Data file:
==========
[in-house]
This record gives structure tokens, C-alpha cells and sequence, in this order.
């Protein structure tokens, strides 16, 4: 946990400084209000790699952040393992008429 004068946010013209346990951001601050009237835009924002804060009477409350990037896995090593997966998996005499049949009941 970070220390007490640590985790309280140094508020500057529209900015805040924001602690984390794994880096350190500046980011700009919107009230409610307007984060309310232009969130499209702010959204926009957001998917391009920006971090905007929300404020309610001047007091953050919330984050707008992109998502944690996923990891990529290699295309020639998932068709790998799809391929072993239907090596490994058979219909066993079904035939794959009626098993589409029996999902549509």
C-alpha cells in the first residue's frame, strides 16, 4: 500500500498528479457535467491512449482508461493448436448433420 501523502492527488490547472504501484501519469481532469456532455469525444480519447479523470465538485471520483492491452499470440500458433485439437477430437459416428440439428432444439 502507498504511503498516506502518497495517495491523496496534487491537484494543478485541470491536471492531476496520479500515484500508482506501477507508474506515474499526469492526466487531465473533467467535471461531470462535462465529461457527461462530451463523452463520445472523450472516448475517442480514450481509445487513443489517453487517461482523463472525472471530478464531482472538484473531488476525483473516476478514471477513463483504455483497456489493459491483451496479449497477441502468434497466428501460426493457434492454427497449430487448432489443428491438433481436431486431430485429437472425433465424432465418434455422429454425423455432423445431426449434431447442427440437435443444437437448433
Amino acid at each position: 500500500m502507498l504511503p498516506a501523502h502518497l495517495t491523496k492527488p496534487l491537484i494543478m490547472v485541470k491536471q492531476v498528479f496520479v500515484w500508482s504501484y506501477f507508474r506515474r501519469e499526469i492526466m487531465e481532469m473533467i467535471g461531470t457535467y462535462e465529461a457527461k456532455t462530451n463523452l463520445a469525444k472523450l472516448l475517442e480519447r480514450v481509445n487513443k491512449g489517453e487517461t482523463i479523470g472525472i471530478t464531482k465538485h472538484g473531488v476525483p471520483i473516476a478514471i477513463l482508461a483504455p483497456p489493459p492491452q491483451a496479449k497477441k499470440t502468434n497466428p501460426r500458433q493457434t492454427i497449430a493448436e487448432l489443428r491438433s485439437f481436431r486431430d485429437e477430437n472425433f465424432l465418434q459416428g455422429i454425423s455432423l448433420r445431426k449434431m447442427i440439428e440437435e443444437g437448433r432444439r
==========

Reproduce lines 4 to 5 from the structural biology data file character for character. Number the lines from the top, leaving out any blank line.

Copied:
C-alpha cells in the first residue's frame, strides 16, 4: 500500500498528479457535467491512449482508461493448436448433420 501523502492527488490547472504501484501519469481532469456532455469525444480519447479523470465538485471520483492491452499470440500458433485439437477430437459416428440439428432444439 502507498504511503498516506502518497495517495491523496496534487491537484494543478485541470491536471492531476496520479500515484500508482506501477507508474506515474499526469492526466487531465473533467467535471461531470462535462465529461457527461462530451463523452463520445472523450472516448475517442480514450481509445487513443489517453487517461482523463472525472471530478464531482472538484473531488476525483473516476478514471477513463483504455483497456489493459491483451496479449497477441502468434497466428501460426493457434492454427497449430487448432489443428491438433481436431486431430485429437472425433465424432465418434455422429454425423455432423445431426449434431447442427440437435443444437437448433
Amino acid at each position: 500500500m502507498l504511503p498516506a501523502h502518497l495517495t491523496k492527488p496534487l491537484i494543478m490547472v485541470k491536471q492531476v498528479f496520479v500515484w500508482s504501484y506501477f507508474r506515474r501519469e499526469i492526466m487531465e481532469m473533467i467535471g461531470t457535467y462535462e465529461a457527461k456532455t462530451n463523452l463520445a469525444k472523450l472516448l475517442e480519447r480514450v481509445n487513443k491512449g489517453e487517461t482523463i479523470g472525472i471530478t464531482k465538485h472538484g473531488v476525483p471520483i473516476a478514471i477513463l482508461a483504455p483497456p489493459p492491452q491483451a496479449k497477441k499470440t502468434n497466428p501460426r500458433q493457434t492454427i497449430a493448436e487448432l489443428r491438433s485439437f481436431r486431430d485429437e477430437n472425433f465424432l465418434q459416428g455422429i454425423s455432423l448433420r445431426k449434431m447442427i440439428e440437435e443444437g437448433r432444439r